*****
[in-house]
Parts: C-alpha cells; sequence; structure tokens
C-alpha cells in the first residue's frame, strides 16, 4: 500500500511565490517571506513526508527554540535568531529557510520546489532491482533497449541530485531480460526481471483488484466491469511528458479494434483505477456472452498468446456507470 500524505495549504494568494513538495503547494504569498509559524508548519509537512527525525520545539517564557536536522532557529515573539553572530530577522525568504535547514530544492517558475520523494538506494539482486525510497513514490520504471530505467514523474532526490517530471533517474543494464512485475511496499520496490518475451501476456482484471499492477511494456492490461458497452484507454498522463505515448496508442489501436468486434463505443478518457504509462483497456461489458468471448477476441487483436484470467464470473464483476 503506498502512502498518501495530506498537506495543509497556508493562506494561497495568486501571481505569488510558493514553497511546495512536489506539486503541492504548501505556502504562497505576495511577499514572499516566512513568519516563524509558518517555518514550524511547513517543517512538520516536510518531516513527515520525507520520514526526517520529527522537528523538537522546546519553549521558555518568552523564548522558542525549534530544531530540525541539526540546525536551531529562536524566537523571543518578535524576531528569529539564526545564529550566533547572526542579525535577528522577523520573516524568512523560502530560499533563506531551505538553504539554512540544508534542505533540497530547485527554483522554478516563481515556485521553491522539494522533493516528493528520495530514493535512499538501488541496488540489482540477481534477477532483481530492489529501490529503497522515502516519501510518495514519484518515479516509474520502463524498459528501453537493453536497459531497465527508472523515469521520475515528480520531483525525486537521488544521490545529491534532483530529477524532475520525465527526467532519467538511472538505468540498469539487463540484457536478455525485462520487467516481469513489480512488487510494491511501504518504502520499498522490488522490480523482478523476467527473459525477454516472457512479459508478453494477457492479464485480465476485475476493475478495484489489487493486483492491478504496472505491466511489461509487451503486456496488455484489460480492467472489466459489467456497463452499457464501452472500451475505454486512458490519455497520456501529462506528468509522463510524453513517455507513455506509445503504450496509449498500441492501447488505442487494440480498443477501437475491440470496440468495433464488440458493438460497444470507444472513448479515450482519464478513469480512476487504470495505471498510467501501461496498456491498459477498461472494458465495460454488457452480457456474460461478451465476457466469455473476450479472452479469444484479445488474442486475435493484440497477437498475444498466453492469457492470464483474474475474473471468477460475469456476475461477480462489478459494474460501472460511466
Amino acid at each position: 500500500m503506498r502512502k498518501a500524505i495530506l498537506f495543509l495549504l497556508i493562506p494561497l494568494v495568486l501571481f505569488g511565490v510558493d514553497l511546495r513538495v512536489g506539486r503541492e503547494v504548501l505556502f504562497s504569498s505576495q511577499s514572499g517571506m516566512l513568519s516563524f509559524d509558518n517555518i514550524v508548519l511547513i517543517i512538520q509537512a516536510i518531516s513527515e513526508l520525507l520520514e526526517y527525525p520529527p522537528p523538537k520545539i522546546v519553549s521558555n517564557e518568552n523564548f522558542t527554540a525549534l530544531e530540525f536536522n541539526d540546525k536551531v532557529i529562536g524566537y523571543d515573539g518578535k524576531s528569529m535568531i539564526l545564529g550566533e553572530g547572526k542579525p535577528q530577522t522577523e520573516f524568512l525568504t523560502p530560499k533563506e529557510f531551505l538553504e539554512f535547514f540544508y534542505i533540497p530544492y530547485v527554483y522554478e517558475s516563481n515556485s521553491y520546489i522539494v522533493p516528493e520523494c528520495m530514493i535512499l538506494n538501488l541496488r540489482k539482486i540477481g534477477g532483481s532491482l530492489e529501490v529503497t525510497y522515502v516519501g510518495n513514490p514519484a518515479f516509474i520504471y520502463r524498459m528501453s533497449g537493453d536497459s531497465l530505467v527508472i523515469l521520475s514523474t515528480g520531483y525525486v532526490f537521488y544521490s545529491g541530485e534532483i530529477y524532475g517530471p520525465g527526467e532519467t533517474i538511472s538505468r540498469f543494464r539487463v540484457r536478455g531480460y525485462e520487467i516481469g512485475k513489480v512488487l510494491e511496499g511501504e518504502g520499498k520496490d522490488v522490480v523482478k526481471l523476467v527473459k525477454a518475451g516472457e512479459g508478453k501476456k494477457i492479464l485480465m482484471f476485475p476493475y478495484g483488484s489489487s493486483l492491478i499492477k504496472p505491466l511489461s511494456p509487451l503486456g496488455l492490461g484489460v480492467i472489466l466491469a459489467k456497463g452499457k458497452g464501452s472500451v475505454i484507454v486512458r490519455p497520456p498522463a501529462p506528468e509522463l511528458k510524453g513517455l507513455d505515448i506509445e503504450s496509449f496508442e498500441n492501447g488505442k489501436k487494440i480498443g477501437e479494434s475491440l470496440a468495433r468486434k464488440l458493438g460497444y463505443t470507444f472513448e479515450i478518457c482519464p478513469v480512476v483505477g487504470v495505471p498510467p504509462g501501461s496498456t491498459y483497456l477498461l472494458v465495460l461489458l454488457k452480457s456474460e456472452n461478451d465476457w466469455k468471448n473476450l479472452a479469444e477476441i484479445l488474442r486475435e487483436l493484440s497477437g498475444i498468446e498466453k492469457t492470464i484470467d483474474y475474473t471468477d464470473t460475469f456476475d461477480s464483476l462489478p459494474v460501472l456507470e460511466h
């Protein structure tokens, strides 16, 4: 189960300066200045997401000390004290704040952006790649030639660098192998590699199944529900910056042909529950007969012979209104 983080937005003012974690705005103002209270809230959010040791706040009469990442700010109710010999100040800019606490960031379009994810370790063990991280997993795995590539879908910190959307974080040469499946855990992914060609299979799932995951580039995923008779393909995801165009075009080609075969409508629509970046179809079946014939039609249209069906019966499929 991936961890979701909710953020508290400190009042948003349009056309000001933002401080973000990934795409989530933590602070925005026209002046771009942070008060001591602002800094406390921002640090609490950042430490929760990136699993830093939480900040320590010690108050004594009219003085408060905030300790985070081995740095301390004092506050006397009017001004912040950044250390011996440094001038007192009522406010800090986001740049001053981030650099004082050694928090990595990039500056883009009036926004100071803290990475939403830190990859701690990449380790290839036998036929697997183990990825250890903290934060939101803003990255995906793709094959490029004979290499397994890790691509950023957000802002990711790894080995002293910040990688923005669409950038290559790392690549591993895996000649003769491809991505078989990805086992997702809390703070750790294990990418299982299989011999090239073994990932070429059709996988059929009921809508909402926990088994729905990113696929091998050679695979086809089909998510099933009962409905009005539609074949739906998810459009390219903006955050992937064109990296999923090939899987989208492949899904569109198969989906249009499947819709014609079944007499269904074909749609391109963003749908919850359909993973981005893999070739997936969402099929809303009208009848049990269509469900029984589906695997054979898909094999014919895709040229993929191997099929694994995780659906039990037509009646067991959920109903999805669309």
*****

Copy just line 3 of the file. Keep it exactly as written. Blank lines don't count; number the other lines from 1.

C-alpha cells in the first residue's frame, strides 16, 4: 500500500511565490517571506513526508527554540535568531529557510520546489532491482533497449541530485531480460526481471483488484466491469511528458479494434483505477456472452498468446456507470 500524505495549504494568494513538495503547494504569498509559524508548519509537512527525525520545539517564557536536522532557529515573539553572530530577522525568504535547514530544492517558475520523494538506494539482486525510497513514490520504471530505467514523474532526490517530471533517474543494464512485475511496499520496490518475451501476456482484471499492477511494456492490461458497452484507454498522463505515448496508442489501436468486434463505443478518457504509462483497456461489458468471448477476441487483436484470467464470473464483476 503506498502512502498518501495530506498537506495543509497556508493562506494561497495568486501571481505569488510558493514553497511546495512536489506539486503541492504548501505556502504562497505576495511577499514572499516566512513568519516563524509558518517555518514550524511547513517543517512538520516536510518531516513527515520525507520520514526526517520529527522537528523538537522546546519553549521558555518568552523564548522558542525549534530544531530540525541539526540546525536551531529562536524566537523571543518578535524576531528569529539564526545564529550566533547572526542579525535577528522577523520573516524568512523560502530560499533563506531551505538553504539554512540544508534542505533540497530547485527554483522554478516563481515556485521553491522539494522533493516528493528520495530514493535512499538501488541496488540489482540477481534477477532483481530492489529501490529503497522515502516519501510518495514519484518515479516509474520502463524498459528501453537493453536497459531497465527508472523515469521520475515528480520531483525525486537521488544521490545529491534532483530529477524532475520525465527526467532519467538511472538505468540498469539487463540484457536478455525485462520487467516481469513489480512488487510494491511501504518504502520499498522490488522490480523482478523476467527473459525477454516472457512479459508478453494477457492479464485480465476485475476493475478495484489489487493486483492491478504496472505491466511489461509487451503486456496488455484489460480492467472489466459489467456497463452499457464501452472500451475505454486512458490519455497520456501529462506528468509522463510524453513517455507513455506509445503504450496509449498500441492501447488505442487494440480498443477501437475491440470496440468495433464488440458493438460497444470507444472513448479515450482519464478513469480512476487504470495505471498510467501501461496498456491498459477498461472494458465495460454488457452480457456474460461478451465476457466469455473476450479472452479469444484479445488474442486475435493484440497477437498475444498466453492469457492470464483474474475474473471468477460475469456476475461477480462489478459494474460501472460511466